The World's End is, fittingly, the final part of Edgar Wright, Simon Pegg, and Nick Frost's ersatz trilogy of blood, ice cream, and genre twists. This time around, the gang takes on science fiction, but as per usual these tropes are used to tell a more traditional, emotionally resonant story of the characters at the center of the story. The World's End lets us know we can't go home again, because if we do, we may find a bunch of freaky robot things have taken over the town.
This time around, Pegg plays the screw-up and train wreck. His Gary King is living in the past as much as he possibly can. He still harbors disappointment over the fact that he and his quartet of friends did not complete the Golden Mile, a 12-bar pub-crawl, in their youth, and he is desperate to finally do it now. Of course, he and his friends are now all middle aged, and the rest have moved on with their lives. In particular, Frost's Andy has given up drinking, but everybody decides to go along for the ride anyway. Of course, when they return to their hometown, they eventually realize that things feel strange. And then a bunch of fighting and running starts.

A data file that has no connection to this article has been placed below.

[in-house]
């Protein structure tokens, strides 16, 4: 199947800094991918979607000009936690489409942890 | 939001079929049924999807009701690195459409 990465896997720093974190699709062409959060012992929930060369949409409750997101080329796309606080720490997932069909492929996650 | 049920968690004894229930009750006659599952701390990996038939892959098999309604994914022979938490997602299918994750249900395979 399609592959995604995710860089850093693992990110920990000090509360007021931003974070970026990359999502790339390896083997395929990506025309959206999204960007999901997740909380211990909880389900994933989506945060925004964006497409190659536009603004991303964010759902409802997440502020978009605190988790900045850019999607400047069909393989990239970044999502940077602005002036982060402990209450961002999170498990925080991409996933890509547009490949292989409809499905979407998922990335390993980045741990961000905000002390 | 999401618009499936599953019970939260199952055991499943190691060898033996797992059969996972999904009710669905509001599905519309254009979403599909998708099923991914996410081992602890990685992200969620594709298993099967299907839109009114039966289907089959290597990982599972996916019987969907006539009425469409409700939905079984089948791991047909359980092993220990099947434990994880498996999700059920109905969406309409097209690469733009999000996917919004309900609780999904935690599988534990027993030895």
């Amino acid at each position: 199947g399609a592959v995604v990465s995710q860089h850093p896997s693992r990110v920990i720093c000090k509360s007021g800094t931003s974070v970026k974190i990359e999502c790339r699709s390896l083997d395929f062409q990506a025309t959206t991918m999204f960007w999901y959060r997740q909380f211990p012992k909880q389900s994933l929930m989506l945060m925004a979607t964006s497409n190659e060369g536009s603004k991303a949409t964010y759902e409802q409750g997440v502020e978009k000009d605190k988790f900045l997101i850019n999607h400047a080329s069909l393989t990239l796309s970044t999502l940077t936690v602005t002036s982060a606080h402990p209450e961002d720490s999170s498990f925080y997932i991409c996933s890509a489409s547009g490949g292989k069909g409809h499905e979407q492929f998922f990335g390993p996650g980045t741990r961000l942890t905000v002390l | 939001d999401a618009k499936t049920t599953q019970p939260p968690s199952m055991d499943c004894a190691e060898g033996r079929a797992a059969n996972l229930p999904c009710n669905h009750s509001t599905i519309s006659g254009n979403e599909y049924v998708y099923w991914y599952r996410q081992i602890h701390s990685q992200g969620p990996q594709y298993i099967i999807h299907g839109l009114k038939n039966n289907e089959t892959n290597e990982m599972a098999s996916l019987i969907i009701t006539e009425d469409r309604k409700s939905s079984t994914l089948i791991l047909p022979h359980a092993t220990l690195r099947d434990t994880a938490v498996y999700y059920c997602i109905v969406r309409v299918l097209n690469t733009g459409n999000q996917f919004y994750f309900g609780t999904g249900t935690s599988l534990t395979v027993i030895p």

Rounding out the main cast are Paddy Considine, Martin Freeman, Eddie Marsan, and Rosamund Pike as the love interest. The movie could easily be a series of vignettes as they move from pub to pub, and certainly there are set pieces. However, things build and build as they go along, and more and more becomes revealed. Not just about the town, but about the characters. It is clever and sharp, and even though some of the plot is revealed in the trailers, the conclusion is still a surprise, although not an entirely good one. Not bad, either. Just not a sticking of the landing.
The World's End isn't quite up the standards of Shaun of the Dead, which it is more similar to than it is to Hot Fuzz. It is probably just as funny, but the rest of it doesn't hang together as well. The plot isn't as good, and the social commentary isn't as sharp, and the emotional stuff doesn't work quite as well, but plenty of it works. Pegg is a dynamic character, and the rest of the cast is fine. Wright knows how to shoot a movie, and the guys know how to write the occasional smart quip.
It's a good movie, and if you liked anything else this trio has done together, you'll definitely want to check it out. It is more of the same, and that's not a bad thing. It has less pop-cultural riffs, but it is still an original take on sci-fi monster movies. There is depth beyond that, and good action. Also, it has a great soundtrack. The World's End is a fitting capper to the Three Flavours Cornetto Trilogy.